Is the Sabbath the Goal or a Means to the Goal?


DTTFL

I am writing tonight from the beautiful Tampa Bay area.

More than a couple of times in my life, I have heard someone say, “My friend just accepted Jesus as their Savior. Now all we have to do is teach them about the Sabbath!” Whether they mean to or not, they are making it sound like the Sabbath is the goal. God’s love is the goal. The Sabbath is not the goal. It is the means to the goal. The Sabbath is designed to help us see God’s love so that we are led to Jesus Who is the goal.

With this thought in mind, I would like to share a study from the “In Light Of The Cross Bible Study Guides,” which I prepared so that people can see our sacred truths in the light of God’s love as opposed to the legalistic view we are often accused of.

The Sabbath In Light of The Cross New England Churches 074

Brief overview: The seventh day of the week, Saturday, is God’s holy Sabbath on which we are to rest from all secular work and activity. God sanctified the Sabbath day and made it holy. See Genesis 2:1-3, Exodus, 20:8-11, Exodus 31:13, John 14:15,Revelation 14:12

Why it is important to understand the truth about the Sabbath:

The Sabbath is the only commandment that begins with “remember” while it is also the one commandment man has forgotten. While many agnostics believe that God created us and then left us on our own, the Sabbath tells us that our Creator wants to have a relationship with us. The Sabbath also tells us who our God is. You can keep the other nine commandments and worship any god you choose. You can have no other gods before you besides television and not bow to any other god than television and so forth. The Sabbath commandment is the only commandment that tells us who the Lord is. He is the Creator. This is why Satan wants us to forget this commandment. He wants us to forget God. He wants to be our god instead!

The Sabbath is a sign that we belong to the true God, the one who created us and died for us.

Why it is important to understand the Sabbath in light of the cross:

Satan does not want us to forget the Sabbath in order for us to forget the law. Satan knows we are not saved by the works of the law but by grace. The Sabbath is a sign of God’s grace. We do no work on that day, demonstrating that it is not our works that sustain or save us but rather God’s work, both at creation and the cross, that sustain and save us. We rest on the Sabbath, showing that we are resting our faith in the only One who can save us, Jesus Christ. I can imagine God walking with Adam and Eve through the garden, as He showed them all He had made for them, and the wonders of not their works but His works. Adam and Eve realized that day with God, “it is] He [that] hath made us, and not we ourselves.” (Psalms 100:3) Before and after the cross, the Sabbath is a sign that it is God’s work that creates and sustains us.

The Sabbath commandment reminds us that God is our Creator and we refrain from work and worldly activities on the Sabbath day as we rest our faith in God’s power to save and provide for us, instead of our own works and ability to do business and make money.

The same principle is seen in the story of Cain and Abel. In Genesis 4 we read about Abel worshiping the way God had commanded in bringing a lamb as a sacrifice. God accepted Abel’s sacrifice because the lamb God instructed him to bring pointed to Jesus – the Lamb of God who would be sacrificed for our sins. Abel, beyond just worshiping as God had instructed, was saying he trusted in Jesus to save him, rather than his own works. He was looking to the cross. Cain’s sacrifice was refused because he did not worship the way God had instructed, and he brought his own fruit, the work of his own hands. God cannot accept our works and could not accept Cain’s works either. Only the Christ can save us.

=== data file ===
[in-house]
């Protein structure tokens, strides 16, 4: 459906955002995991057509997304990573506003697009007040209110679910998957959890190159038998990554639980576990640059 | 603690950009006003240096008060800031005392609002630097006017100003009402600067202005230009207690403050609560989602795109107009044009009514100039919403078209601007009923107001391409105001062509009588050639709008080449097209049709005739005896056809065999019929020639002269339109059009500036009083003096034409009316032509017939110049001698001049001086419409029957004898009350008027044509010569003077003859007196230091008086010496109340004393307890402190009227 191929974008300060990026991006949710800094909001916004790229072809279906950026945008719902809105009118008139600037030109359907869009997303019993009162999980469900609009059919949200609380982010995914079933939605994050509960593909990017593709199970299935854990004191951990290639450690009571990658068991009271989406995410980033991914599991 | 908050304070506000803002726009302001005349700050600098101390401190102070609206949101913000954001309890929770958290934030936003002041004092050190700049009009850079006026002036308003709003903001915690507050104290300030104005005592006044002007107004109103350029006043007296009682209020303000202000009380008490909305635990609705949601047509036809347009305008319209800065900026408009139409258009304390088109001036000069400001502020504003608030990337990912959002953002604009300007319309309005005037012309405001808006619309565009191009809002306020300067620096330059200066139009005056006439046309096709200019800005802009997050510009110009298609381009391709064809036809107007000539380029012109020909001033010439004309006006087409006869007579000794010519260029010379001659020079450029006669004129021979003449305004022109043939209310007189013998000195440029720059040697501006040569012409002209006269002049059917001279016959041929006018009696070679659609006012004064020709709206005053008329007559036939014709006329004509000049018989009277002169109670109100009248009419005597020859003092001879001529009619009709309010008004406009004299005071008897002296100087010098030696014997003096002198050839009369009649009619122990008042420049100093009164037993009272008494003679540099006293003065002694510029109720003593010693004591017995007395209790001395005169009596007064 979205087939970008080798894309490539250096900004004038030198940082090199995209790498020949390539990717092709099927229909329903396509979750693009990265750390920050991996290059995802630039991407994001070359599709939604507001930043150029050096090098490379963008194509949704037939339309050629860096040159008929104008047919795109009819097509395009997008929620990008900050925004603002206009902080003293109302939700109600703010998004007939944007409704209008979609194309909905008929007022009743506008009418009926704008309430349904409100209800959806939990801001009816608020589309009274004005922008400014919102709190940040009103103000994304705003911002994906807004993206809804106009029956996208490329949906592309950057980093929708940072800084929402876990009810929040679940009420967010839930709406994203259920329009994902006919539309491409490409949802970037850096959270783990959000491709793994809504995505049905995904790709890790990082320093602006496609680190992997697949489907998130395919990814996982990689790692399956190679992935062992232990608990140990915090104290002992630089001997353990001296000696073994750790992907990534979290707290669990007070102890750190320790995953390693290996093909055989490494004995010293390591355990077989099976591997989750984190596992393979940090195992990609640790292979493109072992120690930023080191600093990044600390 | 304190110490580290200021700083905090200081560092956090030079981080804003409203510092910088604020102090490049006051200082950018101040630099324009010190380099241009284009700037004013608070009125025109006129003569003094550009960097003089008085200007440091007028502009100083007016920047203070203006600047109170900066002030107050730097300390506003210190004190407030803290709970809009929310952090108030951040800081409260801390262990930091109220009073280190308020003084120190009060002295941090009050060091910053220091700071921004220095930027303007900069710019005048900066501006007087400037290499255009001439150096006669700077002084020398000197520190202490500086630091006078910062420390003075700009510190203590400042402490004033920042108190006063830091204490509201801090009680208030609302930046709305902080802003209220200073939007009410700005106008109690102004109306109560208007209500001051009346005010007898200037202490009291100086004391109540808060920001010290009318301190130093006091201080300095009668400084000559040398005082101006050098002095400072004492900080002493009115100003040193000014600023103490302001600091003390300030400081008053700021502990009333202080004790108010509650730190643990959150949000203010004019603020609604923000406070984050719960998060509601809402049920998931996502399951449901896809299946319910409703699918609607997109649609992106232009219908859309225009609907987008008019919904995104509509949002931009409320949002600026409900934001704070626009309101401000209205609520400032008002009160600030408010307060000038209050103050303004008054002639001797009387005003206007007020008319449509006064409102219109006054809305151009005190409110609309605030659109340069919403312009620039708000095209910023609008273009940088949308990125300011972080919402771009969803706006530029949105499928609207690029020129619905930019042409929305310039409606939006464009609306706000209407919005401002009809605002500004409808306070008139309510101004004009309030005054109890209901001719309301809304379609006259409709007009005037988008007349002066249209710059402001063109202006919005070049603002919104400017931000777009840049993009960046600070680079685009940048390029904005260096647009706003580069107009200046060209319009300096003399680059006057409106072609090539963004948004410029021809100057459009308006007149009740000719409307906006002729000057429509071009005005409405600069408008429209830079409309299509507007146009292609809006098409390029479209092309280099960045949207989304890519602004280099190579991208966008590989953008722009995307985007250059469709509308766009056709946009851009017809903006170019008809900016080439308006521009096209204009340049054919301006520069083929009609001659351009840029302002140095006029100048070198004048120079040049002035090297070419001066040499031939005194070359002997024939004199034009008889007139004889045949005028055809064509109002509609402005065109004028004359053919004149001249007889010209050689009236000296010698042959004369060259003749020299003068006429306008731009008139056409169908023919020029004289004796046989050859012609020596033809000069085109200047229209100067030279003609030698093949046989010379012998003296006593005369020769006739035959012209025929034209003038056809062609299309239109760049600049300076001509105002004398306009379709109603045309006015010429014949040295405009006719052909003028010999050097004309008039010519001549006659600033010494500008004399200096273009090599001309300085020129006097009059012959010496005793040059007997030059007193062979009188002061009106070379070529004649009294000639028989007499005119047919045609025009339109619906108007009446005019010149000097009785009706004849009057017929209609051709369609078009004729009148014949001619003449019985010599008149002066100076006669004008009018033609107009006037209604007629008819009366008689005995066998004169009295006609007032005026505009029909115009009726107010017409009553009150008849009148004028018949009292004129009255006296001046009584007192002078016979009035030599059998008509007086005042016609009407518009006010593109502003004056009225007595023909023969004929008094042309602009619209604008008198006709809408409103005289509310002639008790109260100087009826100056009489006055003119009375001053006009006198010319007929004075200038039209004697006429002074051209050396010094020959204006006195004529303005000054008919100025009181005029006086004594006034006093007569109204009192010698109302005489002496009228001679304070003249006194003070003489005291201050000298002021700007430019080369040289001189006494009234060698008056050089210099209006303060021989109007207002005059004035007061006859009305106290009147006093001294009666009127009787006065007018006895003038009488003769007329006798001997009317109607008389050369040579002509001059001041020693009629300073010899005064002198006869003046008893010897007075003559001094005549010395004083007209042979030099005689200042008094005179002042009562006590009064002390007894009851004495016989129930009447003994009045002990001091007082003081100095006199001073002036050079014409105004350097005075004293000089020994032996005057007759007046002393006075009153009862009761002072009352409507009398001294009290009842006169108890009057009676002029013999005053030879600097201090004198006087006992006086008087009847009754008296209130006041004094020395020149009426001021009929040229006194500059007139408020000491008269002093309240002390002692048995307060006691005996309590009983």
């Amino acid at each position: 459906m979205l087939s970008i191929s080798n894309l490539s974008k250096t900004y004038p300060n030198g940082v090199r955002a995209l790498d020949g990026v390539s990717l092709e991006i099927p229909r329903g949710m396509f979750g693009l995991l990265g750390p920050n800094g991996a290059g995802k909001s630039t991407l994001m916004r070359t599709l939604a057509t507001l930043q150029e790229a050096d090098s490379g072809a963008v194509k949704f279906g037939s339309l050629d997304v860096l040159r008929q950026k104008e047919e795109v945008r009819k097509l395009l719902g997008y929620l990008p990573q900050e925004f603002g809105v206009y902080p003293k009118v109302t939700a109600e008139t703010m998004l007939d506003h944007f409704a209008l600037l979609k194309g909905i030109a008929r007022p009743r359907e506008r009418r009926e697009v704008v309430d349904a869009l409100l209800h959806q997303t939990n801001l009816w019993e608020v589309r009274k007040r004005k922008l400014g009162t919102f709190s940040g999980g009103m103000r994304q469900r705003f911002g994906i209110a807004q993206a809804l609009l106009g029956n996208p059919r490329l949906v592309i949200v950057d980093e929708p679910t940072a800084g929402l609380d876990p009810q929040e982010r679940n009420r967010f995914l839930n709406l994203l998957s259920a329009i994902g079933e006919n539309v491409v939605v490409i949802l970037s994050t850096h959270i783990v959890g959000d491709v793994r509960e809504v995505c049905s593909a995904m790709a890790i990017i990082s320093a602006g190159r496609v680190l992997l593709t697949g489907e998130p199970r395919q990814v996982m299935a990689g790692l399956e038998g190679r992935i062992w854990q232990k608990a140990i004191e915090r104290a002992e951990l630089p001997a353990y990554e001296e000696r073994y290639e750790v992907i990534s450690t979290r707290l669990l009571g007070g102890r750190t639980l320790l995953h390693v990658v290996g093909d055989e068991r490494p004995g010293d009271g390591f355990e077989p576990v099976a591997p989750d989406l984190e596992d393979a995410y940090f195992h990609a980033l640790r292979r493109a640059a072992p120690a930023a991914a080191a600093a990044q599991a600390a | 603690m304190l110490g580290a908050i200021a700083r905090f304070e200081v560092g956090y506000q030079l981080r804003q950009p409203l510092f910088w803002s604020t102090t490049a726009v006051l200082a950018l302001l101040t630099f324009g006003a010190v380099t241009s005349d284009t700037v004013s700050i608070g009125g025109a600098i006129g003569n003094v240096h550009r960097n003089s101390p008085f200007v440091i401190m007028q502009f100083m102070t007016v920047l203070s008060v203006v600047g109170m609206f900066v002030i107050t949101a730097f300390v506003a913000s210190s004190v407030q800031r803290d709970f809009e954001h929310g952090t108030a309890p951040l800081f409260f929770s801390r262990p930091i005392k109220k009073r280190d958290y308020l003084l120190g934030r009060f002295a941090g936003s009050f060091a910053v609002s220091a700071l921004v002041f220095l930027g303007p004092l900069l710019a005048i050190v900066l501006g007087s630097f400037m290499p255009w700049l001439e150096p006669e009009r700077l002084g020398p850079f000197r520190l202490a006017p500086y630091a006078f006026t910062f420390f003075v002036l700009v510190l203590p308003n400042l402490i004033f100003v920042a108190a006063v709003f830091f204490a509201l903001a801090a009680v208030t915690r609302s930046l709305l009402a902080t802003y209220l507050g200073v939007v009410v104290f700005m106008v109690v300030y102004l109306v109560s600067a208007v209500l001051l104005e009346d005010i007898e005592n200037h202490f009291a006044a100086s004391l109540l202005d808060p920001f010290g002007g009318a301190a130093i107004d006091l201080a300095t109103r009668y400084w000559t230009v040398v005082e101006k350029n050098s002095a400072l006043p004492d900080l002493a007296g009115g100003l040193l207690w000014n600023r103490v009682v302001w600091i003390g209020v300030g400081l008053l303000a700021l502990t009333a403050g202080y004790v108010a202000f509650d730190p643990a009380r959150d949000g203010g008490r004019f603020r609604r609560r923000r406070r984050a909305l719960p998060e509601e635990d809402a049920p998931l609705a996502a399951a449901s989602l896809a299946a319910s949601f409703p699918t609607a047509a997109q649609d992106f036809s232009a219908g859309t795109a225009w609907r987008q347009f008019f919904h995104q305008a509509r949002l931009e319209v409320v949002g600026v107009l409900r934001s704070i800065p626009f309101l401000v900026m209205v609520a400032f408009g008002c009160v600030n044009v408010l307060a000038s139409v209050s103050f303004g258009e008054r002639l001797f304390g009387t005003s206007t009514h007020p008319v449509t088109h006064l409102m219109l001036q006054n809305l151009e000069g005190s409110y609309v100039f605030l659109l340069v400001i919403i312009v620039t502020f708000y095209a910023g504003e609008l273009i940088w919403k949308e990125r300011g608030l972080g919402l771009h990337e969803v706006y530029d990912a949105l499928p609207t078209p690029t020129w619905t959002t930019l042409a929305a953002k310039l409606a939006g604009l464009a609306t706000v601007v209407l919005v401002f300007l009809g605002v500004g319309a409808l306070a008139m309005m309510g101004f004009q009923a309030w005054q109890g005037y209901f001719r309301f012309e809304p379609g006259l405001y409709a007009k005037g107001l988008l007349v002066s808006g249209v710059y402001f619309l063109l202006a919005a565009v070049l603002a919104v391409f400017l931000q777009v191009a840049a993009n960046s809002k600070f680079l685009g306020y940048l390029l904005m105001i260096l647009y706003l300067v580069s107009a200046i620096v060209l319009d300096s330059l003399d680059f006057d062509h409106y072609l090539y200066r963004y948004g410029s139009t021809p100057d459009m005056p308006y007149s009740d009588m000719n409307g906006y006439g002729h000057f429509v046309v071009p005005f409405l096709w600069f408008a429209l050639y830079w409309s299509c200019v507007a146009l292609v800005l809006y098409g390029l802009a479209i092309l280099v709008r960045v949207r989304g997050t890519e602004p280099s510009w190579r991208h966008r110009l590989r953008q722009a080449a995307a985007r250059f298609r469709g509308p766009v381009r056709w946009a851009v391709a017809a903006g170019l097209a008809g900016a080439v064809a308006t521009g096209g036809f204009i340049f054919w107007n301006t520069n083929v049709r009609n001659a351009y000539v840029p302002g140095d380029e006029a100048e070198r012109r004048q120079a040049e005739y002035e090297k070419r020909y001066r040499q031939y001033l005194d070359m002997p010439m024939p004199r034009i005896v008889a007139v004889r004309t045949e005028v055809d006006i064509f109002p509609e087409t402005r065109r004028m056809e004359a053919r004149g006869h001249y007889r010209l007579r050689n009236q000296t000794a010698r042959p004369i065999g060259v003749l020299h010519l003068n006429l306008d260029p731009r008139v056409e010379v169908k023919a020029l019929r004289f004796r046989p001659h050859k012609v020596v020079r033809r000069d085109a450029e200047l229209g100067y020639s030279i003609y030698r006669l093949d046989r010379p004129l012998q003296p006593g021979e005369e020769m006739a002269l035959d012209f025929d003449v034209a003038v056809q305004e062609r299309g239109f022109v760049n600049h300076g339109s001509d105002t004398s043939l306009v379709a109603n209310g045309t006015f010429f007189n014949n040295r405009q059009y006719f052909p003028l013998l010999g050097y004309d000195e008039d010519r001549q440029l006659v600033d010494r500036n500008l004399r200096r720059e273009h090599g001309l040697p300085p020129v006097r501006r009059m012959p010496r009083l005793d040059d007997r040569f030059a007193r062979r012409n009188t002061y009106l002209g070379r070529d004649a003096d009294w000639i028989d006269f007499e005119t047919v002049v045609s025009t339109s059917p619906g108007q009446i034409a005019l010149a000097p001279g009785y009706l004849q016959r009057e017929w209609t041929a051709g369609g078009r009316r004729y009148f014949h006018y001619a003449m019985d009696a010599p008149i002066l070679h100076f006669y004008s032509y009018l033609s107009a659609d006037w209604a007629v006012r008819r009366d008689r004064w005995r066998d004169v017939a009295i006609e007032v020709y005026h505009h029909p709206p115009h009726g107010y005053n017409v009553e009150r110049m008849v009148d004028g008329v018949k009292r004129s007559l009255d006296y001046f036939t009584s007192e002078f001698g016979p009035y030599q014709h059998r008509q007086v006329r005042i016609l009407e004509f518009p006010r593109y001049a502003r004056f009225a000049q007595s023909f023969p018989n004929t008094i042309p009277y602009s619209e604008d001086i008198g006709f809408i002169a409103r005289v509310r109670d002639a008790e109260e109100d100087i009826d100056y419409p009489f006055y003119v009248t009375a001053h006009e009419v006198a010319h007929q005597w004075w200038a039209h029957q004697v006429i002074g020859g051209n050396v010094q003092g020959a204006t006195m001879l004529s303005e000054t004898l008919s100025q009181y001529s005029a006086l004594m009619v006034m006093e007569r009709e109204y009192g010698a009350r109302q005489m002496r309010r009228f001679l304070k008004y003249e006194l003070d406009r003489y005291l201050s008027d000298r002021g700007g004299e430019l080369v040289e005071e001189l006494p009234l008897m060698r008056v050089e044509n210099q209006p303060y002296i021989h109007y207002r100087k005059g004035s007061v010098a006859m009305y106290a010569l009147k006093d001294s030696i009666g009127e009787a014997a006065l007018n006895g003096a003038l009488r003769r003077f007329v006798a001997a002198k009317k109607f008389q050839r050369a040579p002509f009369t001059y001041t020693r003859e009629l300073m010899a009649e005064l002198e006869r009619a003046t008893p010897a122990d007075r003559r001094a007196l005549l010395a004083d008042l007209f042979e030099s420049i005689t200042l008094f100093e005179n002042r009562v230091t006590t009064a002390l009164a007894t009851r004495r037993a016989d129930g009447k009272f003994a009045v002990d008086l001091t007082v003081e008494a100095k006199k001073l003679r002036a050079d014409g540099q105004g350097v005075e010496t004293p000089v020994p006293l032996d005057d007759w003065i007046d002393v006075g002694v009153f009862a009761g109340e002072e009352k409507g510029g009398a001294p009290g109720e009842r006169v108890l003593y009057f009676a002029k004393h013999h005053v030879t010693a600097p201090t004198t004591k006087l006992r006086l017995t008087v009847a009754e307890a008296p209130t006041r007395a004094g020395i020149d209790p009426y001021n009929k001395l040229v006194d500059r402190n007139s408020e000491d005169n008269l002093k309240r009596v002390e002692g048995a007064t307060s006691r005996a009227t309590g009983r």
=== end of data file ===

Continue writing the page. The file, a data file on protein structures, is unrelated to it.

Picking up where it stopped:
Today, many people like Cain, try to be saved by worshiping their own way. Jesus says about them, “But in vain they do worship me, teaching [for] doctrines the commandments of men” (Matthew 15:9). Our own works and man-made ways of worship will never save us.

There’s a story of a little boy years ago who had built his own wooden sailboat. After tying it to a string he set the boat out to sail in a nearby creek, and then would use the string to reel it back in. One day the string broke and the little boat fell victim to the rapids and sailed away. Several days later the boy was window shopping downtown when he saw his boat in a toy store window. He went inside told the owner, “That’s my boat in the window.” The owner of the store, not sure if he should believe the young lad, told the boy he would have to purchase the boat if he wants it back.

The boy did chores around the home and neighborhood to earn the few dollars the boat cost. He returned to the store and purchased his own boat. Walking home, holding his boat close to his chest he was overheard saying, “Little boat, you are twice mine. First I made you, and then I bought you.” That is what Jesus is telling us through the Sabbath today. As we rest from our works on the Sabbath and put our faith in Him, He tells us, “You are twice mine. First, at creation I made you, and then at the cross I bought you.”

No wonder why Ellen White wrote,

The sacrifice of Christ as an atonement for sin is the great truth around which all other truths cluster. In order to be rightly understood and appreciated, every truth in the Word of God, from Genesis to Revelation, must be studied in the light that streams from the cross of Calvary. I present before you the great, grand monument of mercy and regeneration, salvation and redemption–the Son of God uplifted on the cross. This is to be the foundation of every discourse given by our ministers.–Gospel Workers, p. 315. 

Click here for further studies on love and obedience, the law and the Sabbath.

Click here to study this week’s Sabbath School lesson.

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